Q: This week, one of our employees professed her love to one of her co-workers (who is married) and announced to everyone that they had been dating.
In a recent decision of the U.S. Court of Appeals, the Ninth Circuit Court in California held that an employee can affirmatively decline to use leave under the Family Medical Leave Act (“FMLA”).
The Sixth Circuit Court of Appeals has reversed a district court finding of summary judgment in the employer’s favor in Demyanovich v. Cadon Plating & Coatings et al., concluding that Cadon Plating may be a covered employer under the FMLA based on its relationship with an affiliated company and that its termination of an employee almost immediately after he requested FMLA leave may have violated both the FMLA and ADA.
Sometimes, you can actually take an employee at her word. Even if she later claims she didn’t mean it. This happened in the case of Escriba v. Foster Poultry Farms, Inc., where the employee requested two weeks off to care for her father in Guatemala – a reason that would have been covered under the Family and Medical Leave Act, except that the employee said that she didn’t want FMLA leave.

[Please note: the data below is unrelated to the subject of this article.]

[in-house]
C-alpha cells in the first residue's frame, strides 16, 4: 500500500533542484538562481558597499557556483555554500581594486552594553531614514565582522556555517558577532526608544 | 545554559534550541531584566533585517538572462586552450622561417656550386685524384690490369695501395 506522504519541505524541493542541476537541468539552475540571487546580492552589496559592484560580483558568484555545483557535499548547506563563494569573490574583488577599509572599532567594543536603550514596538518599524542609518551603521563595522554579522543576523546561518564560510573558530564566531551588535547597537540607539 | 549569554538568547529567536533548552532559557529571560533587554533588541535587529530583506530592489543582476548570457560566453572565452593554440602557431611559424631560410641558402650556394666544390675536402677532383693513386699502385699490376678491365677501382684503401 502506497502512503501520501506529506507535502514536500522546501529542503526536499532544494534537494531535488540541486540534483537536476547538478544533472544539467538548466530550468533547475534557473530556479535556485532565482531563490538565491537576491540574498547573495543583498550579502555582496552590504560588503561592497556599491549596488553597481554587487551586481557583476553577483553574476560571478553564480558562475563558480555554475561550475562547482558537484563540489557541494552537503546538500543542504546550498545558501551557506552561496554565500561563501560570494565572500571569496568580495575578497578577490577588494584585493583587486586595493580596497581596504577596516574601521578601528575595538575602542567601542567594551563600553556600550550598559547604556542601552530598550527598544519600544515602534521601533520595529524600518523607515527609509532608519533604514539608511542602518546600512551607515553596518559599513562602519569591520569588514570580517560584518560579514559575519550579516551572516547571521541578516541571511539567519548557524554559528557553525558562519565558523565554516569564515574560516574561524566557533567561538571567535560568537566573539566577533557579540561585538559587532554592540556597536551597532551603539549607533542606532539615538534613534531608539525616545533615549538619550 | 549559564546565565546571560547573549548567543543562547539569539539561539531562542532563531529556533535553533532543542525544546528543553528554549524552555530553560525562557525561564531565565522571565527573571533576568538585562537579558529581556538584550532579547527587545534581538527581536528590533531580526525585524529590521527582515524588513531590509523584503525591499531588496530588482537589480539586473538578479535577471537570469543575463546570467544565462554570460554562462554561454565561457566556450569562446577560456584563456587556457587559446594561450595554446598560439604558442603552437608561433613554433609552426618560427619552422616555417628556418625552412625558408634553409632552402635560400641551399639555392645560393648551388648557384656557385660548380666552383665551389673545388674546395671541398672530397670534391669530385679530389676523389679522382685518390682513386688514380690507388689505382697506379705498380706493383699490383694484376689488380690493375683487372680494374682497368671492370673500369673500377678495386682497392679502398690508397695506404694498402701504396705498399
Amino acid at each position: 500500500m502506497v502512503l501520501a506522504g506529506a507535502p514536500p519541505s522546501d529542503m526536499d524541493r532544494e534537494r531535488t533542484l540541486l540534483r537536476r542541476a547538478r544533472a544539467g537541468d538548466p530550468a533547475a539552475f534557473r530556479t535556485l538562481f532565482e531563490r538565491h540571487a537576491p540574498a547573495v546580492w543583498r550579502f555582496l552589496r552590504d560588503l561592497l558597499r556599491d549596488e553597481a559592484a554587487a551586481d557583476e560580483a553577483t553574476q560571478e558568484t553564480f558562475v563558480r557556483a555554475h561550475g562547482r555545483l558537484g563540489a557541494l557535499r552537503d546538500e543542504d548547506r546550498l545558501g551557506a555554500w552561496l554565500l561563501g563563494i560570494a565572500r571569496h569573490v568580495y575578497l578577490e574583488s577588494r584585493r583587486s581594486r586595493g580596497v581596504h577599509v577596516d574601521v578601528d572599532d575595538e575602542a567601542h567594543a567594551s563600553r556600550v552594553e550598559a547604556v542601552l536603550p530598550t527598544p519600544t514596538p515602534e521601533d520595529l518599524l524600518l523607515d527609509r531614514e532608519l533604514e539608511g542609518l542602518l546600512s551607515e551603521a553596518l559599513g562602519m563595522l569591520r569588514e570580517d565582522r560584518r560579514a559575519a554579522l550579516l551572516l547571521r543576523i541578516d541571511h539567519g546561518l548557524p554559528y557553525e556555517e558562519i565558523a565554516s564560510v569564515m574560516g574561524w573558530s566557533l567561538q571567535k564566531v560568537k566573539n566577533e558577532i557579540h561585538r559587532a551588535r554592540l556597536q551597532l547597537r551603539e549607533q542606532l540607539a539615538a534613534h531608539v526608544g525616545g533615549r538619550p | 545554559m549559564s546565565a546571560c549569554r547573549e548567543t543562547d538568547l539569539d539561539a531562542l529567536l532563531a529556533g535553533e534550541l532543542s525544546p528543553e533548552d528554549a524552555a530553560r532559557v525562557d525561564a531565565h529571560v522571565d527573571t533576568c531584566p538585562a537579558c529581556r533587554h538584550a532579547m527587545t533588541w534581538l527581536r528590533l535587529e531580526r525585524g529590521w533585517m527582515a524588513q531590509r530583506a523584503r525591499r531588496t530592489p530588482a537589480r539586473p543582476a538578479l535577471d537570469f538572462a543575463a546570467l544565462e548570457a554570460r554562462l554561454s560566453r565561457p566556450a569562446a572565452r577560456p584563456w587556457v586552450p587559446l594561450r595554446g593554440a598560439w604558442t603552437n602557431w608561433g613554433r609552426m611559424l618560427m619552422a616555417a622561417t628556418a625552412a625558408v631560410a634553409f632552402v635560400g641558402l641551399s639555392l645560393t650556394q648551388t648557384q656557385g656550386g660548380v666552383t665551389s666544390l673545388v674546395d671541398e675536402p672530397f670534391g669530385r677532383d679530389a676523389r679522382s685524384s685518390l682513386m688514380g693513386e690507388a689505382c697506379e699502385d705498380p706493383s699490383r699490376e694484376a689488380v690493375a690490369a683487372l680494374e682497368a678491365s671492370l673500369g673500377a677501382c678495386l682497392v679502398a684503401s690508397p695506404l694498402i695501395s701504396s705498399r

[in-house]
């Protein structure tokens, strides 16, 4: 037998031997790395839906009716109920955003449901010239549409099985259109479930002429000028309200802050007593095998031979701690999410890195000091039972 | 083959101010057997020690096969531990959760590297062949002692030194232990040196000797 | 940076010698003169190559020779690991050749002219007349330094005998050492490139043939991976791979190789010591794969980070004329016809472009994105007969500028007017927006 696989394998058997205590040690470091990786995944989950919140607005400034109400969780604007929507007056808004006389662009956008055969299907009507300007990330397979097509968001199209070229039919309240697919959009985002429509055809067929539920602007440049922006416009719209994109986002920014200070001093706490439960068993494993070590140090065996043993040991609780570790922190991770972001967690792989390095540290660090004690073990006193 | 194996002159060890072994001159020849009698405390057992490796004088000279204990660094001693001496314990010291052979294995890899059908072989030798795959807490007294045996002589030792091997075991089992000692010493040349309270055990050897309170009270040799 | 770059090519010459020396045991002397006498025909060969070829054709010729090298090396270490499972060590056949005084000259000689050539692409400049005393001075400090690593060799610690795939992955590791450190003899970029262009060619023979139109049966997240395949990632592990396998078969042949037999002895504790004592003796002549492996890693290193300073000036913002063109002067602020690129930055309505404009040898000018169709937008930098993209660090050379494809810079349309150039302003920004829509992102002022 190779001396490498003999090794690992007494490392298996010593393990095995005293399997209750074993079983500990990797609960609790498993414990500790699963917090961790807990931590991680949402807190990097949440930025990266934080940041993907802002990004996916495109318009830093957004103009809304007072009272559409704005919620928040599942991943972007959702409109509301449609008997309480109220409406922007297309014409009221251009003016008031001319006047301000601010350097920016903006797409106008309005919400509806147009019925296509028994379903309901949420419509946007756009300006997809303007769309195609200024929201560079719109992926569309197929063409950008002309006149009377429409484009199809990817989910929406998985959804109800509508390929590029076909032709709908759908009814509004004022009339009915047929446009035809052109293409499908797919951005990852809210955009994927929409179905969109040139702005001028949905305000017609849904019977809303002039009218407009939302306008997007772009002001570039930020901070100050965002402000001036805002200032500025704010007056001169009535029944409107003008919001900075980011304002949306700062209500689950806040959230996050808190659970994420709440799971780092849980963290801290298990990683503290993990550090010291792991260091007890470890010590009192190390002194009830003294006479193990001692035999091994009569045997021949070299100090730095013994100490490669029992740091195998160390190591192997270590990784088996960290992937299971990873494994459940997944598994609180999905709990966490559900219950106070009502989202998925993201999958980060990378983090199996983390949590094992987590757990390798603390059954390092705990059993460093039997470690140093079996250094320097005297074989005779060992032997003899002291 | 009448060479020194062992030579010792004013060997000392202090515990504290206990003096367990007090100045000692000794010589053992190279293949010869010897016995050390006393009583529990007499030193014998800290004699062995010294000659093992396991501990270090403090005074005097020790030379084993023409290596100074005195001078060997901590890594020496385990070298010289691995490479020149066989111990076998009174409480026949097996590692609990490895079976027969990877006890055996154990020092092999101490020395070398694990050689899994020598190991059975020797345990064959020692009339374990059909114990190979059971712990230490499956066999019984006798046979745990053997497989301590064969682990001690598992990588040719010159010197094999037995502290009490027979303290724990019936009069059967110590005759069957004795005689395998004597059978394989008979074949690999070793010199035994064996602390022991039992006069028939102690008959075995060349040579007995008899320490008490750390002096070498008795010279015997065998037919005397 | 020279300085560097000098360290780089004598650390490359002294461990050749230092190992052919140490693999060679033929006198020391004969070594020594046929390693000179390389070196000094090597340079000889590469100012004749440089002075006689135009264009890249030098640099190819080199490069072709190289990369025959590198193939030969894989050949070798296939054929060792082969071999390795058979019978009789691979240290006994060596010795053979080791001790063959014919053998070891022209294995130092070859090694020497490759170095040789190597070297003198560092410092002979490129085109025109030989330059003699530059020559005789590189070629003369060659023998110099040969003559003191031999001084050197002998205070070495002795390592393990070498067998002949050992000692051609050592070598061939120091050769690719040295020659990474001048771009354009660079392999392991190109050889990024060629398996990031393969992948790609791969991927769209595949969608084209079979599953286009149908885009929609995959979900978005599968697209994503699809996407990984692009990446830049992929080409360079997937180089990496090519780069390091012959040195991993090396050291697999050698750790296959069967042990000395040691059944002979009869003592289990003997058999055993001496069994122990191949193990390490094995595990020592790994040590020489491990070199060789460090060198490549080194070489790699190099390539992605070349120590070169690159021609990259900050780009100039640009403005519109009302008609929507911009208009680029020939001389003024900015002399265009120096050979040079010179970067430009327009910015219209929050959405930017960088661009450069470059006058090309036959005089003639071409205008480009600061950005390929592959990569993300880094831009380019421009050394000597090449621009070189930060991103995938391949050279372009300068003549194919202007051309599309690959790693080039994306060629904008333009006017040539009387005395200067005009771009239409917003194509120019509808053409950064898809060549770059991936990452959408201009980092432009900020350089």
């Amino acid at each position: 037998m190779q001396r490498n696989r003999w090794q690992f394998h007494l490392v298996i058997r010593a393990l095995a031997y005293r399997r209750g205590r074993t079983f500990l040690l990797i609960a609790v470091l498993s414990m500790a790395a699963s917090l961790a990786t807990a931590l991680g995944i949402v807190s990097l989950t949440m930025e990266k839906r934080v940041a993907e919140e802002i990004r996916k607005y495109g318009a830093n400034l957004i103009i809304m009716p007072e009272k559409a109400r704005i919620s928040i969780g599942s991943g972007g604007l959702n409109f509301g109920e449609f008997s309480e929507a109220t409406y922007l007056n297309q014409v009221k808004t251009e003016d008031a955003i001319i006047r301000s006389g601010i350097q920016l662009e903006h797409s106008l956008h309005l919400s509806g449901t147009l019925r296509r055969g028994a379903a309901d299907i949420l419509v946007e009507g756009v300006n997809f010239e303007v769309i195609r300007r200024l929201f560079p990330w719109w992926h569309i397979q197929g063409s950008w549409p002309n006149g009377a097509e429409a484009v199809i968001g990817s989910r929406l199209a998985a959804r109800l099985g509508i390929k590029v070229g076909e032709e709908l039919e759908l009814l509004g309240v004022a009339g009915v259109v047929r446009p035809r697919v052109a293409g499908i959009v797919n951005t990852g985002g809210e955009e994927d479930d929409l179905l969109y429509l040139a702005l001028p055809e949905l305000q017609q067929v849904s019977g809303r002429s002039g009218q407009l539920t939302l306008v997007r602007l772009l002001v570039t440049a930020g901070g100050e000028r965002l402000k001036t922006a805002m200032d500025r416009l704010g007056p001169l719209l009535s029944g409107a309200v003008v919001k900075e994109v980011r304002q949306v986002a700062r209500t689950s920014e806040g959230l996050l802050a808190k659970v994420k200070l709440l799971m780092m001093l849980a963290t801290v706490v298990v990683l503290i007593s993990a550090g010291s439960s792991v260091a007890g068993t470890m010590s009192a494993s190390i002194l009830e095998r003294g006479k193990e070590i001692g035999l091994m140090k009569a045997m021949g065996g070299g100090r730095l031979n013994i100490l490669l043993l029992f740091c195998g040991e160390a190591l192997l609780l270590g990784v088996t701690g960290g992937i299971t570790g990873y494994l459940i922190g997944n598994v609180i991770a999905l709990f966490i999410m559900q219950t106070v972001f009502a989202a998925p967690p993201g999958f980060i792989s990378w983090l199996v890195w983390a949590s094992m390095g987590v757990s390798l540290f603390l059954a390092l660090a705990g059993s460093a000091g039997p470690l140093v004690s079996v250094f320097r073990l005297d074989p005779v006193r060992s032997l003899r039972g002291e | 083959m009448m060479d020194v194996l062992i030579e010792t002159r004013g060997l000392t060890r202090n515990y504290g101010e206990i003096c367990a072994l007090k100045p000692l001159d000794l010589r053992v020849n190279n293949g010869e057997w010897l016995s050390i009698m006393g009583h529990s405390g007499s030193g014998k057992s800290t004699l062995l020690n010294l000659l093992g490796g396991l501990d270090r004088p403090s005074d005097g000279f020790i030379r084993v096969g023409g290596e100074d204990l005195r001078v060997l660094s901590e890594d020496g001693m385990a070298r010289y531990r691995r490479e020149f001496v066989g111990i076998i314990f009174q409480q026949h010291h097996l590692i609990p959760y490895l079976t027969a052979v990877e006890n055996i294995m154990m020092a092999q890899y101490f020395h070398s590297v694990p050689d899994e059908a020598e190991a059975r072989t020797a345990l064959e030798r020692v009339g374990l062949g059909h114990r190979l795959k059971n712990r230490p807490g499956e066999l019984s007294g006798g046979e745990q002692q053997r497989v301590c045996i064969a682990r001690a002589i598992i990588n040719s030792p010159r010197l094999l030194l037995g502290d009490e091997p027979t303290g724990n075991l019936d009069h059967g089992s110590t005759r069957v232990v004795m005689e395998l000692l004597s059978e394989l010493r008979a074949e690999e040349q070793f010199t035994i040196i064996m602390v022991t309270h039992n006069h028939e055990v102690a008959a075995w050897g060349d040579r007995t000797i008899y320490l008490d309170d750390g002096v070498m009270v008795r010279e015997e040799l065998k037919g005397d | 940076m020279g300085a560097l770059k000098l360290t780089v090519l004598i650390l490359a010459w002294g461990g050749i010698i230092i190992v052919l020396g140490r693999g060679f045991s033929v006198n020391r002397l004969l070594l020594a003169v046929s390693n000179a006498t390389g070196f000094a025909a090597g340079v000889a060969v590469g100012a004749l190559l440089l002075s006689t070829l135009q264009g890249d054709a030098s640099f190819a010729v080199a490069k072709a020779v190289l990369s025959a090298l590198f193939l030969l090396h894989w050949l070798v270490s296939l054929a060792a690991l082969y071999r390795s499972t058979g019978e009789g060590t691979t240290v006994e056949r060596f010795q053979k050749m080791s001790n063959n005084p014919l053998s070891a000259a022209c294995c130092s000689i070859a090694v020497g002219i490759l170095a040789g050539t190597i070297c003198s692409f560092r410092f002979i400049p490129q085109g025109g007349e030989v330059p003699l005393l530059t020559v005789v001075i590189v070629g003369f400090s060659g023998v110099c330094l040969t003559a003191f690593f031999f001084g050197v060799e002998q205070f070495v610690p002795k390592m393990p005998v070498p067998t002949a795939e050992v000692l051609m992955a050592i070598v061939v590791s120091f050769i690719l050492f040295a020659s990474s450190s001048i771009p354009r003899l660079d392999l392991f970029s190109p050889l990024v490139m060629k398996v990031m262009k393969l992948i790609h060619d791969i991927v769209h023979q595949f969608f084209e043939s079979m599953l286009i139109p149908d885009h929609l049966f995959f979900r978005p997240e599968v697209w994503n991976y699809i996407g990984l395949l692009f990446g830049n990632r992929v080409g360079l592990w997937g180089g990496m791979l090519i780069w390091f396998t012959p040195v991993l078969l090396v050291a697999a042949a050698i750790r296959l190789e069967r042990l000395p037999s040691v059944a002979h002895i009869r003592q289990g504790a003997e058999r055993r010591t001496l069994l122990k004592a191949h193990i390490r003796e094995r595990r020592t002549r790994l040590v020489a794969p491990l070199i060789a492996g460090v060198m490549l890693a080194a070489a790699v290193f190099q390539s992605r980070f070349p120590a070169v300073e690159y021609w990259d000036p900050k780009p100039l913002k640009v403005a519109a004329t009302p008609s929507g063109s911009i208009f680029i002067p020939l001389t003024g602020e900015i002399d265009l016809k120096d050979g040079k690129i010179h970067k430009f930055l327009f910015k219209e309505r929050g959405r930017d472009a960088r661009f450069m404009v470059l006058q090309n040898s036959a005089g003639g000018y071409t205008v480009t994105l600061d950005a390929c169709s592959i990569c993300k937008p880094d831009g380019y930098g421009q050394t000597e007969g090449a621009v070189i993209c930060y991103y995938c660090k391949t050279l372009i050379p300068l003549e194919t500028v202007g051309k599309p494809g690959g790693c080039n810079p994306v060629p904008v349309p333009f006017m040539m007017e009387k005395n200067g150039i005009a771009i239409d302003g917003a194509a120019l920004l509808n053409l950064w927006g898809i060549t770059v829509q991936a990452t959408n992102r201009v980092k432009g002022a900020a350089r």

Do you have that employee who takes intermittent Family Medical Leave Act (FMLA) leave and is usually out on Mondays and Fridays? Is it possible for employers to verify FMLA abuse and prevent it? Although FMLA leave is highly protected by a complicated statutory and regulatory scheme, there are ways for employers to handle FMLA misuse and fraud without violating the employee’s rights.